If you ever went for a swim at Australia’s east coast, you might have encountered, among many different marine species, a small jellyfish. Not the kind that has the potential to inflict upon you a most painful and untimely death, no; this species is entirely harmless. Translucent and only around five millimetres in length, it probably did not even draw your attention, and so it would not have occurred to you that you just encountered one of the most extraordinary miracles on the planet – an immortal being.
Since the dawn of time, man has dreamed of to tricking death and gaining immortality. Religions have formed around the promise of eternal life and it serves as a ubiquitous motive in music and fiction, ranging from ancient Greek mythology to Pirates of the Caribbean and Doctor Who.
Alas, despite well-funded scientific efforts and vast improvements in our quality of life, we have only managed to extend our average lifespan by a couple of decades. Immortality, it seems, is out of reach for the foreseeable future, if not forever. But what applies to humans does not necessarily hold true for other forms of life. Several kinds of bacteria are thought to be immortal and animals such as lobsters and hydras do not seem to age the way other creatures do. Lobsters, for example, simply get bigger and bigger the older they grow and, surprisingly, more fertile.
In 1988, young German biology student Christian Sommer went snorkelling at the Italian coast. Looking for hydrozoans for his research project, he accidentally picked up a specimen of Turritopsis dohrnii, a species of tiny jellyfish. Keeping his catches in petri dishes, he soon noticed something strange: the jellyfish neither aged nor died.
The life cycle of your average jellyfish consists of several stages. A colony of polyps, firmly attached to solid ground and looking similar to corals, produces medusae, the stage of jellyfish we see swimming around in the ocean. This in turn produces eggs and sperm which turn into an embryo and settle on the ocean floor or in a reef where they form a new polyp – the adult medusa dies.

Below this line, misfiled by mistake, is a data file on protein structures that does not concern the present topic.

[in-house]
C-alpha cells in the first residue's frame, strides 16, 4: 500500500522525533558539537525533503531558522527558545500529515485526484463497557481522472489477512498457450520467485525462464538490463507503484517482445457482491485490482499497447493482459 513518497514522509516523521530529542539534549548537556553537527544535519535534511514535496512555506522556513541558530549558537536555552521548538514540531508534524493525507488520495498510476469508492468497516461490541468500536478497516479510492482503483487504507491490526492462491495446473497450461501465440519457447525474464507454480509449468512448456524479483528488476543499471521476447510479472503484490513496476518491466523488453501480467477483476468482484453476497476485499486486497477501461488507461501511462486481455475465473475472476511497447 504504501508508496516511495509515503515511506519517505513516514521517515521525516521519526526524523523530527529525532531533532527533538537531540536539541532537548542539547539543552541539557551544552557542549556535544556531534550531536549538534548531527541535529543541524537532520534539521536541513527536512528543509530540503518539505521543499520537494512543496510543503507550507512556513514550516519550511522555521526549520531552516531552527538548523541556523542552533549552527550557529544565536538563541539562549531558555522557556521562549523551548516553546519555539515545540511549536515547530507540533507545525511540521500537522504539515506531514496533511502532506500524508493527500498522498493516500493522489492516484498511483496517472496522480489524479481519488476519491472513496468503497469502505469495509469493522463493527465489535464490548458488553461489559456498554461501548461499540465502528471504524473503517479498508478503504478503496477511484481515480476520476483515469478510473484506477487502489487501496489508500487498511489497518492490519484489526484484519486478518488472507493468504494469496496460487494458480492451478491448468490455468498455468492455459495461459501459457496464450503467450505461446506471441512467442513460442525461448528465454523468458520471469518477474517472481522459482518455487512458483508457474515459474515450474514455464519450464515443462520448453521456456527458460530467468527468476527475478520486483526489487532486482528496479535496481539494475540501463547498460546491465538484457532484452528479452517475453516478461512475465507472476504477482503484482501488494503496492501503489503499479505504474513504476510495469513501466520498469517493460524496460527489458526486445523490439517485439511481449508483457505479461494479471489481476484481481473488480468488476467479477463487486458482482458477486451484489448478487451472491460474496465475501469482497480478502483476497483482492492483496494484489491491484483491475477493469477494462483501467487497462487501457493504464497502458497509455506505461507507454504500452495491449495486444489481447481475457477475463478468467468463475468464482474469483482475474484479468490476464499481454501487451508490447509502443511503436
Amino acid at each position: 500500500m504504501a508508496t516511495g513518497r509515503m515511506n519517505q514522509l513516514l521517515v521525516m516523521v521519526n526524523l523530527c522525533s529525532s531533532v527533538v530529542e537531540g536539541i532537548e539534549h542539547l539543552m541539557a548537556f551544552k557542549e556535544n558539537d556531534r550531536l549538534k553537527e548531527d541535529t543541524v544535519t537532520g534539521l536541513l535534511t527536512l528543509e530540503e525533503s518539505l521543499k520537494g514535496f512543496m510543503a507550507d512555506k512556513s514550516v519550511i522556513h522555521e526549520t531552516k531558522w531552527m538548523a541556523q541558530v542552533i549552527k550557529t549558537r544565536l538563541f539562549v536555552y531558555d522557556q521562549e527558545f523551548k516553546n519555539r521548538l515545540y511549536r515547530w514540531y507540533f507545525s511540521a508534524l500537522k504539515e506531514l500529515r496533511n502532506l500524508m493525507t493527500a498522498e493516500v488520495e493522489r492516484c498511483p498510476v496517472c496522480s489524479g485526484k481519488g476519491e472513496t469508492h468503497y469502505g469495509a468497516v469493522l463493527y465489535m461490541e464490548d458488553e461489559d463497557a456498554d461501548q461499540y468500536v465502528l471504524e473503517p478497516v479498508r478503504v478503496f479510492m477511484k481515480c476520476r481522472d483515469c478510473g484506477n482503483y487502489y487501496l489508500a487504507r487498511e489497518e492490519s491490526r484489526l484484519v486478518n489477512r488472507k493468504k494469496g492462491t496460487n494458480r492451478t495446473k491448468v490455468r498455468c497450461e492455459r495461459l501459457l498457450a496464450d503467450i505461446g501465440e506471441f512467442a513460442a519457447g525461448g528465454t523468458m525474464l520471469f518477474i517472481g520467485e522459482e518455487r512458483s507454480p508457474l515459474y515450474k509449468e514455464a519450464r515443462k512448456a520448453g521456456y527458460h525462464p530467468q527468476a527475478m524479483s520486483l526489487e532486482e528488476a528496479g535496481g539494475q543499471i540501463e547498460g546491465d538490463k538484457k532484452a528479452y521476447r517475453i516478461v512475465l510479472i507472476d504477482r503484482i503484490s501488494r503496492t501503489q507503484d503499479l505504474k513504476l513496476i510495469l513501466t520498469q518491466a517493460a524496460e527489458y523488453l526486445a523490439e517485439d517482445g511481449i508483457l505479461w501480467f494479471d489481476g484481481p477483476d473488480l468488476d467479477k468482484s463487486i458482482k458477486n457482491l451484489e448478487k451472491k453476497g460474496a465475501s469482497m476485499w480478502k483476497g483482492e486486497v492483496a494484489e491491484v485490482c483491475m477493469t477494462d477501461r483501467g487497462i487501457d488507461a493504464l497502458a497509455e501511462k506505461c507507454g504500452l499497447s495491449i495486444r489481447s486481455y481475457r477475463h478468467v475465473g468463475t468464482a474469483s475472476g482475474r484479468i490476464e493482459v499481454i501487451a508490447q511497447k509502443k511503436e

T. dohrnii, however, has managed to bypass this cycle by resorting to a process called transdifferentiation. Several species of animals are known to turn mature cells back into stem cells in order to produce another type of mature cells, a process called dedifferentiation, but to date T. dohrnii is the only known instance of an organism entirely skipping the stem cell stage and directly turning mature cells into other cell types. It does not die after reproduction, but simply flips its umbrella inside out, absorbs its own tentacles and turns itself into a polyp again, essentially reversing its life cycle. Shortly thereafter it spawns and produces another medusa consisting of the same cells, therefore effectively being the same organism. Shin Kubota, a Japanese biologist and the only known person managing to keep specimens alive in captivity over a prolonged period of time, reported that within a period of two years, his jellyfish completely regenerated themselves ten times. The process occurs naturally, but can also be provoked by stabbing a medusa repeatedly, thus forcing it to regenerate. Biological immortality does not translate into eternal life though. T. dohrnii can still be killed, and in fact most are eaten by predators sooner rather than later.
Whether research into the species will one day lead to immortality for humans is highly questionable, and while Shin Kubota believes that it holds great potential, most of the scientific community is less optimistic. For the time being the mere knowledge that immortal life exists should be exciting enough.